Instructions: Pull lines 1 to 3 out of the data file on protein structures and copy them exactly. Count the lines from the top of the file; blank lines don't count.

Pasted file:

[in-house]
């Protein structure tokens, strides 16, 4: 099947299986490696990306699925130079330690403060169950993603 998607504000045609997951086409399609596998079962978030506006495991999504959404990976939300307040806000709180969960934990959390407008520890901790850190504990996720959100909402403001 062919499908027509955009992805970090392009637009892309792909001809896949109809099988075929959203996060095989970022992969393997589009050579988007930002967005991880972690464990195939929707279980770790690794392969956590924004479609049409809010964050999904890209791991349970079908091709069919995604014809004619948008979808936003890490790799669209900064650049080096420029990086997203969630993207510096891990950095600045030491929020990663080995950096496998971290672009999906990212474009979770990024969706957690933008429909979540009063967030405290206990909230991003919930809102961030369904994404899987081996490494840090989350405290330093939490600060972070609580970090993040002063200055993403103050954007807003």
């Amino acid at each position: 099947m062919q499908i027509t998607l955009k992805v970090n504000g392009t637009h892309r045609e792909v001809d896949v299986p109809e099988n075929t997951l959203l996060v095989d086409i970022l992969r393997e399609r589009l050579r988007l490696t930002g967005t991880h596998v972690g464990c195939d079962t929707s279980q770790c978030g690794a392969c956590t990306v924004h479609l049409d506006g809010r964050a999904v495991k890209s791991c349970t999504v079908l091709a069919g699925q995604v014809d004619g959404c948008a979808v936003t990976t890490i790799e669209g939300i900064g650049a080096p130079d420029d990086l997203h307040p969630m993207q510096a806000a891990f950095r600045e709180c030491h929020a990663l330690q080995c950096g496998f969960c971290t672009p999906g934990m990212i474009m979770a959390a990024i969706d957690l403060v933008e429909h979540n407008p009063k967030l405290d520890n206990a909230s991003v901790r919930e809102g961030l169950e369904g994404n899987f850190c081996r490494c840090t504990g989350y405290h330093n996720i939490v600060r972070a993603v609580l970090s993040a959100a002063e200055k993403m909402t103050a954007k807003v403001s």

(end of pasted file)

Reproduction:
[in-house]
């Protein structure tokens, strides 16, 4: 099947299986490696990306699925130079330690403060169950993603 998607504000045609997951086409399609596998079962978030506006495991999504959404990976939300307040806000709180969960934990959390407008520890901790850190504990996720959100909402403001 062919499908027509955009992805970090392009637009892309792909001809896949109809099988075929959203996060095989970022992969393997589009050579988007930002967005991880972690464990195939929707279980770790690794392969956590924004479609049409809010964050999904890209791991349970079908091709069919995604014809004619948008979808936003890490790799669209900064650049080096420029990086997203969630993207510096891990950095600045030491929020990663080995950096496998971290672009999906990212474009979770990024969706957690933008429909979540009063967030405290206990909230991003919930809102961030369904994404899987081996490494840090989350405290330093939490600060972070609580970090993040002063200055993403103050954007807003």
């Amino acid at each position: 099947m062919q499908i027509t998607l955009k992805v970090n504000g392009t637009h892309r045609e792909v001809d896949v299986p109809e099988n075929t997951l959203l996060v095989d086409i970022l992969r393997e399609r589009l050579r988007l490696t930002g967005t991880h596998v972690g464990c195939d079962t929707s279980q770790c978030g690794a392969c956590t990306v924004h479609l049409d506006g809010r964050a999904v495991k890209s791991c349970t999504v079908l091709a069919g699925q995604v014809d004619g959404c948008a979808v936003t990976t890490i790799e669209g939300i900064g650049a080096p130079d420029d990086l997203h307040p969630m993207q510096a806000a891990f950095r600045e709180c030491h929020a990663l330690q080995c950096g496998f969960c971290t672009p999906g934990m990212i474009m979770a959390a990024i969706d957690l403060v933008e429909h979540n407008p009063k967030l405290d520890n206990a909230s991003v901790r919930e809102g961030l169950e369904g994404n899987f850190c081996r490494c840090t504990g989350y405290h330093n996720i939490v600060r972070a993603v609580l970090s993040a959100a002063e200055k993403m909402t103050a954007k807003v403001s």